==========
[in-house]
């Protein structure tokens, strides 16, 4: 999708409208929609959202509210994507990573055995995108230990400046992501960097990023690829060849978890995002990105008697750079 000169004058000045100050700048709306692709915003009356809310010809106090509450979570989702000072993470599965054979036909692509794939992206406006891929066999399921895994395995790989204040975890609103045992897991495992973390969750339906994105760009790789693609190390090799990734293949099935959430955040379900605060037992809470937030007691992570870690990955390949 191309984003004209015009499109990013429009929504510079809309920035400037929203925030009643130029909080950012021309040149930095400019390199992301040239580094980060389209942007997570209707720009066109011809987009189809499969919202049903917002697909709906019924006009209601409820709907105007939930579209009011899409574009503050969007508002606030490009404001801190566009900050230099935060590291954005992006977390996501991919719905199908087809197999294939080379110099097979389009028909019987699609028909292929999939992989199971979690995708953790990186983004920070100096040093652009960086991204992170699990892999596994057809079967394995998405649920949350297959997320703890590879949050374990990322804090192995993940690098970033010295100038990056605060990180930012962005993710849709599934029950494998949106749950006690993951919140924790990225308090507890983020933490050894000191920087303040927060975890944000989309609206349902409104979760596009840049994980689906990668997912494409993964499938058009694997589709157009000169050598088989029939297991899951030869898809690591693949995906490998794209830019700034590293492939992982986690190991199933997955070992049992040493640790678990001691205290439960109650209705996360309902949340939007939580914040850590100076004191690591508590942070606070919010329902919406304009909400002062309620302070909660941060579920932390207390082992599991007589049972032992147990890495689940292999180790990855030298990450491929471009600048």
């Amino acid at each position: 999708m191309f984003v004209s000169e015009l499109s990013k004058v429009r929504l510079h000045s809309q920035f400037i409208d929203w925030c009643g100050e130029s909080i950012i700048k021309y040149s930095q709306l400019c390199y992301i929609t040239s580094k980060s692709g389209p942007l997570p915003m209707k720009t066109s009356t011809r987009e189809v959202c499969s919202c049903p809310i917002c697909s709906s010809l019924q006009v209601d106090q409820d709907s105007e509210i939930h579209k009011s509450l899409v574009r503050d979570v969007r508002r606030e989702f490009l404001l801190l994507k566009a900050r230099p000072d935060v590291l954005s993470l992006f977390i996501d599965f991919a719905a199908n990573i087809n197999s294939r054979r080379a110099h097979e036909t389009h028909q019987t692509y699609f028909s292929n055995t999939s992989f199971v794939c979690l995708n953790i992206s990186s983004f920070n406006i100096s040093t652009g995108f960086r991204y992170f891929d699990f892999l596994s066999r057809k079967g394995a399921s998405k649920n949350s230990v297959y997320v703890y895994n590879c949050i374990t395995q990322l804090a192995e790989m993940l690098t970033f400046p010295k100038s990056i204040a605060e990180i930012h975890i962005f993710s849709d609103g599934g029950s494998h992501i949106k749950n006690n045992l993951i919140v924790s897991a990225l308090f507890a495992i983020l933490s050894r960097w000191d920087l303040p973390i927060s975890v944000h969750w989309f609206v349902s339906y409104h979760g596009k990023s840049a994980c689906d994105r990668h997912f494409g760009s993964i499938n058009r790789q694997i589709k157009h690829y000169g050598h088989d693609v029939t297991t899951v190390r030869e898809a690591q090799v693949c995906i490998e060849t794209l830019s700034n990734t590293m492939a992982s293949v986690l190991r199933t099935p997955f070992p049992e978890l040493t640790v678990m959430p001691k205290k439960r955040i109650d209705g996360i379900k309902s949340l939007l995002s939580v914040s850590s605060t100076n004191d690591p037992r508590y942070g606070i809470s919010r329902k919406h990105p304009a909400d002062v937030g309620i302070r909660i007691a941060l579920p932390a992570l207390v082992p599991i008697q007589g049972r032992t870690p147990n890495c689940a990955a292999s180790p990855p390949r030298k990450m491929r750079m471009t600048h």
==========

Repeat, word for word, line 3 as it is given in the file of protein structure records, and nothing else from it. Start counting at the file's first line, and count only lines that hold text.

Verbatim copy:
């Amino acid at each position: 999708m191309f984003v004209s000169e015009l499109s990013k004058v429009r929504l510079h000045s809309q920035f400037i409208d929203w925030c009643g100050e130029s909080i950012i700048k021309y040149s930095q709306l400019c390199y992301i929609t040239s580094k980060s692709g389209p942007l997570p915003m209707k720009t066109s009356t011809r987009e189809v959202c499969s919202c049903p809310i917002c697909s709906s010809l019924q006009v209601d106090q409820d709907s105007e509210i939930h579209k009011s509450l899409v574009r503050d979570v969007r508002r606030e989702f490009l404001l801190l994507k566009a900050r230099p000072d935060v590291l954005s993470l992006f977390i996501d599965f991919a719905a199908n990573i087809n197999s294939r054979r080379a110099h097979e036909t389009h028909q019987t692509y699609f028909s292929n055995t999939s992989f199971v794939c979690l995708n953790i992206s990186s983004f920070n406006i100096s040093t652009g995108f960086r991204y992170f891929d699990f892999l596994s066999r057809k079967g394995a399921s998405k649920n949350s230990v297959y997320v703890y895994n590879c949050i374990t395995q990322l804090a192995e790989m993940l690098t970033f400046p010295k100038s990056i204040a605060e990180i930012h975890i962005f993710s849709d609103g599934g029950s494998h992501i949106k749950n006690n045992l993951i919140v924790s897991a990225l308090f507890a495992i983020l933490s050894r960097w000191d920087l303040p973390i927060s975890v944000h969750w989309f609206v349902s339906y409104h979760g596009k990023s840049a994980c689906d994105r990668h997912f494409g760009s993964i499938n058009r790789q694997i589709k157009h690829y000169g050598h088989d693609v029939t297991t899951v190390r030869e898809a690591q090799v693949c995906i490998e060849t794209l830019s700034n990734t590293m492939a992982s293949v986690l190991r199933t099935p997955f070992p049992e978890l040493t640790v678990m959430p001691k205290k439960r955040i109650d209705g996360i379900k309902s949340l939007l995002s939580v914040s850590s605060t100076n004191d690591p037992r508590y942070g606070i809470s919010r329902k919406h990105p304009a909400d002062v937030g309620i302070r909660i007691a941060l579920p932390a992570l207390v082992p599991i008697q007589g049972r032992t870690p147990n890495c689940a990955a292999s180790p990855p390949r030298k990450m491929r750079m471009t600048h």